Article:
Warm up will be crucial in that respect. The riders will be hoping for a warmer track on Sunday morning to test to see which tires are working. The hard rear will be of particular interest.
“We didn’t try the hardest one, and I think it’s possible for the race tomorrow, depending on the conditions,” Alex Rins said. “So tomorrow in the warm up, we will try this harder compound. Let’s see if the weather is OK to try it.”
The Yamaha Assault
Increasing temperatures will be something the Yamaha riders will be keeping their eyes on. The cooler temps have helped the Yamaha M1 exploit the grip the bike has, and use its corner speed and drive to its advantage.
The fact that there are three Yamahas behind Márquez is testament to how well the bike is going, even though qualifying wasn’t completely dry. “Honestly, normally in this situation our bike is always very difficult,” Maverick Viñales said. But not on Saturday, and not at Motegi.
Most surprising, perhaps, is the fact that Franco Morbidelli sits second on the grid, between Márquez and Fabio Quartararo. It is a sign of the improvement Morbidelli has made since reverting to the setup used in Qatar at Silverstone.
This is the third time Morbidelli starts from the front row of the grid (though only the second time he has qualified there, having inherited third from Maverick Viñales at Barcelona after the Spaniard was penalized three starting positions), and the second time he and Petronas Yamaha teammate Quartararo have qualified on the front row, after their first dual front row at Jerez.
Morbidelli’s race pace on Friday was strong, matching that of Maverick Viñales and not far off the pace of Márquez. It was better than his teammate’s, something that will give him some optimism. The Italian was modest when asked about his own improvement.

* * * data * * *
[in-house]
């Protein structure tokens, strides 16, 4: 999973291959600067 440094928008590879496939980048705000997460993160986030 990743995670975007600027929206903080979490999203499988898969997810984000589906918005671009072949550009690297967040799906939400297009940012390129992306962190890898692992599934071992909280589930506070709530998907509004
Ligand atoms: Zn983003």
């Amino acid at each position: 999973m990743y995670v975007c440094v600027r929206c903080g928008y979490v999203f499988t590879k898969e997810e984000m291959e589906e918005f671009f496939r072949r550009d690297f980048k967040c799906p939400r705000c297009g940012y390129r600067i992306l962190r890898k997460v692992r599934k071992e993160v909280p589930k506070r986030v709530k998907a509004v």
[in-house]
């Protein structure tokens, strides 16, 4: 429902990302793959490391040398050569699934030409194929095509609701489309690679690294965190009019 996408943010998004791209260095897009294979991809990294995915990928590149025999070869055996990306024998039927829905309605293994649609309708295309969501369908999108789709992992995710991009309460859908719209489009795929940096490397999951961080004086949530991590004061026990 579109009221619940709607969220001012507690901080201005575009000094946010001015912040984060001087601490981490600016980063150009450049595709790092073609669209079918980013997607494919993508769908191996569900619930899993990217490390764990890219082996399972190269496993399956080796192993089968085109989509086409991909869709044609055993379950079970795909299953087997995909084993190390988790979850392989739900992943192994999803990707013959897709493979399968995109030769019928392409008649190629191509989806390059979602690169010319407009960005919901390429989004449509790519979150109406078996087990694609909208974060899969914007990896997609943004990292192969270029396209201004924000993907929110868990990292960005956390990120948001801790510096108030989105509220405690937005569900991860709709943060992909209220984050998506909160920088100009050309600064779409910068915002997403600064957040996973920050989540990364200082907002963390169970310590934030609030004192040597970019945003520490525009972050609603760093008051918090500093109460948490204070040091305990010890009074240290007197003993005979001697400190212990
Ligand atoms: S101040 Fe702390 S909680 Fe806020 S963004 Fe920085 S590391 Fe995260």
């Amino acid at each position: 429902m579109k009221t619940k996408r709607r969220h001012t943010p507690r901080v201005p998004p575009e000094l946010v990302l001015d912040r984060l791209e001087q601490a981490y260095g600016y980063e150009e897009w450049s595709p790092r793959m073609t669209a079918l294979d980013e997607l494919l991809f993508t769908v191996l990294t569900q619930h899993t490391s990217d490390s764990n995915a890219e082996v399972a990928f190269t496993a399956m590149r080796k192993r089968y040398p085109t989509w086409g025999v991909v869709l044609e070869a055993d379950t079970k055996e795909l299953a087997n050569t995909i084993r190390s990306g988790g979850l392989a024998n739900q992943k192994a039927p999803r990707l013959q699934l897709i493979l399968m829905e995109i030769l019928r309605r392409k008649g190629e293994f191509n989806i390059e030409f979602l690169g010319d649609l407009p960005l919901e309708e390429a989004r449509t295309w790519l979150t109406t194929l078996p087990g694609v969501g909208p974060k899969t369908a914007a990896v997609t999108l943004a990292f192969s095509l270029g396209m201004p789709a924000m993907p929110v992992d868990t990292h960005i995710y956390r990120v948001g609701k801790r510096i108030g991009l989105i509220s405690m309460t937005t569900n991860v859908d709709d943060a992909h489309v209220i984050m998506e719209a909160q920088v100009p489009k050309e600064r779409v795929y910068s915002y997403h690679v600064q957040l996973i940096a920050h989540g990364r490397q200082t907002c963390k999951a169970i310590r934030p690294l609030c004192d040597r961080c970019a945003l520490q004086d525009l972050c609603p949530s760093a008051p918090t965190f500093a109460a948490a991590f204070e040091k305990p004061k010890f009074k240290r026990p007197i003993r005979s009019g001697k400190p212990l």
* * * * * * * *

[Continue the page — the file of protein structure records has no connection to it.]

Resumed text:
“I think it’s a combination of two things,” Morbidelli said. “One is Fabio, because he arrived and he showed that with this bike it’s possible to do amazing things and it’s possible to be unbelievably fast.”
“So I think it gave the right motivation to all the Yamaha riders to improve. Moreover, Yamaha of course improved the package. So this brought all the four Yamahas much ahead in the standings.”
Fresh Faces, New Challenges
That is a conclusion shared by Andrea Dovizioso. “Certainly, Yamaha had to recover more in certain areas, but they are doing this,” the Italian told GPOne.com. “In my opinion, Quartararo is helping by pushing hard, because if you have a talent that is so strong and free in his mind, it’s always good for the team.”
Having three strong Yamahas at the front is bad news for the fourth-fastest M1. “Naturally, there are positives and negatives in this situation,” Valentino Rossi reflected after finishing tenth in Q2.
“From a technical point of view, it’s good to have four Yamahas which are fast, because it means you understand more things. It’s a great challenge that all four Yamahas are fast, and as a consequence, it has given a good internal challenge. Since the arrival of Quartararo, we are all giving our maximum, but it’s difficult.”
Putting It Together
Can the Ducatis join the Yamahas in battling for the podium? With Jack Miller on the second row, and Andrea Dovizioso and Danilo Petrucci on the third, it’s not impossible. Miller, in particular, is confident, feeling he had a chance at an even better qualifying position.
“I felt I had a lot more in the tank today,” the Pramac Ducati rider said. “I was putting in great sectors here and there, but I just couldn’t seem to string them together, whether it was myself just running a little bit wide, or running into traffic, it just didn’t come together. I really felt I could have challenged Marc today with our lap times, and especially in those conditions.”
“Second row, inside into Turn 1, shouldn’t be a problem as long as I don’t turn the bike off on the grid again,” the Australian joked, referring to the fact that he had accidentally hit the kill switch on the grid in Thailand. “I feel pretty good, I think we’ve got a podium challenge in us.”
Miller’s ability to cope with tricky conditions had given him some extra track time. The Australian had been the first rider out on slicks in FP4, when the track was still wet. The rest had followed, but on new tires, while Miller had put in some soft tires with a lot of laps on them.